Non-Native Pest-Controlling Wasp Identified in Canada Prior to Formal Approval
Pensoft Publishers via ScienceDaily | 2/25/2019
Thought to be Canada’s most promising potential defense against the brown marmorated stink bug — a globally spreading agricultural pest native to Asia — the samurai wasp (another species from Asia and natural parasitoid of the former) has been considered for future release in the country in recent years.
However, prior to any formal decision and regulatory approval, the parasitoid, which is known to be specialized on stink bug eggs, was identified at a heavily infested site in Chilliwack, British Columbia, during a survey of the local enemies of the bug, conducted by a research team led by Dr. Paul Abram of Agriculture and Agri-Food Canada. Their findings are published in the open-access Journal of Hymenoptera Research.
Native to China, Japan, Taiwan and the Korean peninsula, the brown marmorated stink bug (Halyomorpha halys) has already established in areas of the United States and Europe and continues to spread. It is highly damaging to a wide range of vegetable and fruit crops, including peaches, apples, pears, soybeans, cherries, raspberries and pears. Curiously, those infested areas in both the USA and Europe also saw the arrival of the samurai wasp (Trissolcus japonicus) amid assessments whether releasing samurai wasps in the wild should be warranted.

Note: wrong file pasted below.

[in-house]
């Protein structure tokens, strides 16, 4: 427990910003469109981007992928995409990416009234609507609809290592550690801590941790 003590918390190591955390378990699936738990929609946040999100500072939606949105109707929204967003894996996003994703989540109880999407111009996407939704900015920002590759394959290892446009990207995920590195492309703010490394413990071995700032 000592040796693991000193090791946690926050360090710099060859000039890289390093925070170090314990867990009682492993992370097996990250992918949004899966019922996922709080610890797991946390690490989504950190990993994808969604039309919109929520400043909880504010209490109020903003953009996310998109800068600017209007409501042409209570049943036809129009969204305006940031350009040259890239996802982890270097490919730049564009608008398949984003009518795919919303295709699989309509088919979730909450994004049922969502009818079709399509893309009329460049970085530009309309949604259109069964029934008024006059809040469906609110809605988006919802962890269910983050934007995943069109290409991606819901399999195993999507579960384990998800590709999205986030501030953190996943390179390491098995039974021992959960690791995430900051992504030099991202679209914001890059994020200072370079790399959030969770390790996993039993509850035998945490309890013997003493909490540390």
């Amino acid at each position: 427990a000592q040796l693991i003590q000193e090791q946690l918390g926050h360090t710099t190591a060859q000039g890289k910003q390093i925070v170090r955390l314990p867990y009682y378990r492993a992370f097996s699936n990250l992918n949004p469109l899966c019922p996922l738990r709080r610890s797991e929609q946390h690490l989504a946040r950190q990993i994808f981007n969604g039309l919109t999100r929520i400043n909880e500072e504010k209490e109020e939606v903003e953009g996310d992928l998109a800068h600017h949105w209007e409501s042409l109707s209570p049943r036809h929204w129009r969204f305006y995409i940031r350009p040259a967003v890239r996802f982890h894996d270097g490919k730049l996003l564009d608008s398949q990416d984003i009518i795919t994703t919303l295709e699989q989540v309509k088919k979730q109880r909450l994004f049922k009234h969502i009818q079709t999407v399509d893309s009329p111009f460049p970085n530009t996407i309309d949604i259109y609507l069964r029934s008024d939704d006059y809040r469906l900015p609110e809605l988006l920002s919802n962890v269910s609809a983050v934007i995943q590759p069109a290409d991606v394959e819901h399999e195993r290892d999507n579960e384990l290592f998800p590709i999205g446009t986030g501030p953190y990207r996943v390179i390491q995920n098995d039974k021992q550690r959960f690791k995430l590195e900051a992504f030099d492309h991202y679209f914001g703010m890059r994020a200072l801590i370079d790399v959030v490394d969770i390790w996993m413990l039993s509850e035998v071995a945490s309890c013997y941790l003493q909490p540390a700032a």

“Classical (importation) biological control of invasive pests, where natural enemies are imported and intentionally introduced from a pest’s area of origin, involves years of research to assess risks and benefits of proposed introductions, followed by regulatory approval,” explain the researchers in their paper.
“However, there is increasing recognition that unintentional introductions of natural enemies are probably common, introducing a high level of uncertainty to the regulatory process for biological control introductions.”
In two consecutive years (2017 and 2018), the team of Dr Abram placed a total of 1,496 egg masses (41,351 eggs) of brown marmorated stink bugs at 16 field sites in coastal and interior British Columbia — already known to host large and well-established breeding populations of the species — in order to monitor and identify the local enemies of the pest. Later on, when the researchers retrieved the eggs and studied their parasitoids, they found three native wasp species, but their parasitism appeared largely unsuccessful.